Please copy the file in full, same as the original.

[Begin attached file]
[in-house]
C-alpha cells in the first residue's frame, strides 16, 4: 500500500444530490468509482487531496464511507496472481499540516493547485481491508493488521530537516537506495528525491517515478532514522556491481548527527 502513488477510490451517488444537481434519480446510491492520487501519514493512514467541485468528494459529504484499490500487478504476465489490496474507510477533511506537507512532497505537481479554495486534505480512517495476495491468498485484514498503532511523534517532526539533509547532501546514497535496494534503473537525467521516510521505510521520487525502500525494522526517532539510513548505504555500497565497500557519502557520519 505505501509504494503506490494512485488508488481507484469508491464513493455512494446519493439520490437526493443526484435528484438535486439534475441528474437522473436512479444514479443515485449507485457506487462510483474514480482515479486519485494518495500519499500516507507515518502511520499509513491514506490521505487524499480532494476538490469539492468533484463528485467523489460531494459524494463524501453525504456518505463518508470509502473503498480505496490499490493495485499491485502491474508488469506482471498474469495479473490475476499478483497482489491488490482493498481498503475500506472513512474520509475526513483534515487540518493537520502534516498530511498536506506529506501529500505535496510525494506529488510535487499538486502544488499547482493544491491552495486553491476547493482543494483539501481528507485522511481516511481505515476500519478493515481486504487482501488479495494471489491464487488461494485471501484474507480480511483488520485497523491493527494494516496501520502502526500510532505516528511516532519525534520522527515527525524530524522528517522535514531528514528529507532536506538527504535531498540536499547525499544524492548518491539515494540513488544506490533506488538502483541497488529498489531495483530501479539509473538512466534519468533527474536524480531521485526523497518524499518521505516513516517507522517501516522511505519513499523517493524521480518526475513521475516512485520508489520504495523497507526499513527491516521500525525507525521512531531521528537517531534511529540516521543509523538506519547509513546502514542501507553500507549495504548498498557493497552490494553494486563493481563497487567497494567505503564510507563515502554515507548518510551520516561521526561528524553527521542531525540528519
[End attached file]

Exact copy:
[in-house]
C-alpha cells in the first residue's frame, strides 16, 4: 500500500444530490468509482487531496464511507496472481499540516493547485481491508493488521530537516537506495528525491517515478532514522556491481548527527 502513488477510490451517488444537481434519480446510491492520487501519514493512514467541485468528494459529504484499490500487478504476465489490496474507510477533511506537507512532497505537481479554495486534505480512517495476495491468498485484514498503532511523534517532526539533509547532501546514497535496494534503473537525467521516510521505510521520487525502500525494522526517532539510513548505504555500497565497500557519502557520519 505505501509504494503506490494512485488508488481507484469508491464513493455512494446519493439520490437526493443526484435528484438535486439534475441528474437522473436512479444514479443515485449507485457506487462510483474514480482515479486519485494518495500519499500516507507515518502511520499509513491514506490521505487524499480532494476538490469539492468533484463528485467523489460531494459524494463524501453525504456518505463518508470509502473503498480505496490499490493495485499491485502491474508488469506482471498474469495479473490475476499478483497482489491488490482493498481498503475500506472513512474520509475526513483534515487540518493537520502534516498530511498536506506529506501529500505535496510525494506529488510535487499538486502544488499547482493544491491552495486553491476547493482543494483539501481528507485522511481516511481505515476500519478493515481486504487482501488479495494471489491464487488461494485471501484474507480480511483488520485497523491493527494494516496501520502502526500510532505516528511516532519525534520522527515527525524530524522528517522535514531528514528529507532536506538527504535531498540536499547525499544524492548518491539515494540513488544506490533506488538502483541497488529498489531495483530501479539509473538512466534519468533527474536524480531521485526523497518524499518521505516513516517507522517501516522511505519513499523517493524521480518526475513521475516512485520508489520504495523497507526499513527491516521500525525507525521512531531521528537517531534511529540516521543509523538506519547509513546502514542501507553500507549495504548498498557493497552490494553494486563493481563497487567497494567505503564510507563515502554515507548518510551520516561521526561528524553527521542531525540528519